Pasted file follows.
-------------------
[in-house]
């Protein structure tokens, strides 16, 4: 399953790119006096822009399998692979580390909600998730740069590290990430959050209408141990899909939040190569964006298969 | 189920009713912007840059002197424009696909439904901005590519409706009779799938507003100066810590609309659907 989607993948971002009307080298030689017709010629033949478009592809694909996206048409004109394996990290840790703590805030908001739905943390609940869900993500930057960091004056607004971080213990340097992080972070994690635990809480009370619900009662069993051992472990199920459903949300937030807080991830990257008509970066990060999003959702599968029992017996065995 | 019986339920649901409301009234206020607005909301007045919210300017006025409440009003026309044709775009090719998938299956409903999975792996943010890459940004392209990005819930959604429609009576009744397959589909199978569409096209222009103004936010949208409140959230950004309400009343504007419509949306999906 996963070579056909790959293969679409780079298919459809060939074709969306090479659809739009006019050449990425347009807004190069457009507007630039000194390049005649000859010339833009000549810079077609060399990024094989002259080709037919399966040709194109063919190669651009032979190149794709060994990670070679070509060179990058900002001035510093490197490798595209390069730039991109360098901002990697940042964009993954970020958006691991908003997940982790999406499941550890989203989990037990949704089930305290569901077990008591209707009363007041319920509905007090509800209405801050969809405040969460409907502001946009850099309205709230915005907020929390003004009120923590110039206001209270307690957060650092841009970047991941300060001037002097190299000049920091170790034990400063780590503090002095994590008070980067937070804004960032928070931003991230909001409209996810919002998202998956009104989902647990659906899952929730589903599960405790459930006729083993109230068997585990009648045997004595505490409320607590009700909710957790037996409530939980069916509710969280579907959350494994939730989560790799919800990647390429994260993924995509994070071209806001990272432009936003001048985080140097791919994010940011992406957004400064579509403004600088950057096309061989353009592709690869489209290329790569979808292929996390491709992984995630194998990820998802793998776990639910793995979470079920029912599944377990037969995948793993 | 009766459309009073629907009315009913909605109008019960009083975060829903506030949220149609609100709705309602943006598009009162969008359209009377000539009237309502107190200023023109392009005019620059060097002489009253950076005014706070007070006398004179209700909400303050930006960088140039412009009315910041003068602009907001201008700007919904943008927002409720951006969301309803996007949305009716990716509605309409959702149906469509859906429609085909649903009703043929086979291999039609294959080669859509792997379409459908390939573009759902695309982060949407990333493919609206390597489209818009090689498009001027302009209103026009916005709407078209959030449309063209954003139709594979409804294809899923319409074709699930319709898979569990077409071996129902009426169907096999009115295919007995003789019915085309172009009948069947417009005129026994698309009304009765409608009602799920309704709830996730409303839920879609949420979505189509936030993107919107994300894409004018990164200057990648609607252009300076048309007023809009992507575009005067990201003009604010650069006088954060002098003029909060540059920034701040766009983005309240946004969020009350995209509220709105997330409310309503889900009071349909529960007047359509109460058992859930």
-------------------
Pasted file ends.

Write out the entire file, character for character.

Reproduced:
[in-house]
């Protein structure tokens, strides 16, 4: 399953790119006096822009399998692979580390909600998730740069590290990430959050209408141990899909939040190569964006298969 | 189920009713912007840059002197424009696909439904901005590519409706009779799938507003100066810590609309659907 989607993948971002009307080298030689017709010629033949478009592809694909996206048409004109394996990290840790703590805030908001739905943390609940869900993500930057960091004056607004971080213990340097992080972070994690635990809480009370619900009662069993051992472990199920459903949300937030807080991830990257008509970066990060999003959702599968029992017996065995 | 019986339920649901409301009234206020607005909301007045919210300017006025409440009003026309044709775009090719998938299956409903999975792996943010890459940004392209990005819930959604429609009576009744397959589909199978569409096209222009103004936010949208409140959230950004309400009343504007419509949306999906 996963070579056909790959293969679409780079298919459809060939074709969306090479659809739009006019050449990425347009807004190069457009507007630039000194390049005649000859010339833009000549810079077609060399990024094989002259080709037919399966040709194109063919190669651009032979190149794709060994990670070679070509060179990058900002001035510093490197490798595209390069730039991109360098901002990697940042964009993954970020958006691991908003997940982790999406499941550890989203989990037990949704089930305290569901077990008591209707009363007041319920509905007090509800209405801050969809405040969460409907502001946009850099309205709230915005907020929390003004009120923590110039206001209270307690957060650092841009970047991941300060001037002097190299000049920091170790034990400063780590503090002095994590008070980067937070804004960032928070931003991230909001409209996810919002998202998956009104989902647990659906899952929730589903599960405790459930006729083993109230068997585990009648045997004595505490409320607590009700909710957790037996409530939980069916509710969280579907959350494994939730989560790799919800990647390429994260993924995509994070071209806001990272432009936003001048985080140097791919994010940011992406957004400064579509403004600088950057096309061989353009592709690869489209290329790569979808292929996390491709992984995630194998990820998802793998776990639910793995979470079920029912599944377990037969995948793993 | 009766459309009073629907009315009913909605109008019960009083975060829903506030949220149609609100709705309602943006598009009162969008359209009377000539009237309502107190200023023109392009005019620059060097002489009253950076005014706070007070006398004179209700909400303050930006960088140039412009009315910041003068602009907001201008700007919904943008927002409720951006969301309803996007949305009716990716509605309409959702149906469509859906429609085909649903009703043929086979291999039609294959080669859509792997379409459908390939573009759902695309982060949407990333493919609206390597489209818009090689498009001027302009209103026009916005709407078209959030449309063209954003139709594979409804294809899923319409074709699930319709898979569990077409071996129902009426169907096999009115295919007995003789019915085309172009009948069947417009005129026994698309009304009765409608009602799920309704709830996730409303839920879609949420979505189509936030993107919107994300894409004018990164200057990648609607252009300076048309007023809009992507575009005067990201003009604010650069006088954060002098003029909060540059920034701040766009983005309240946004969020009350995209509220709105997330409310309503889900009071349909529960007047359509109460058992859930």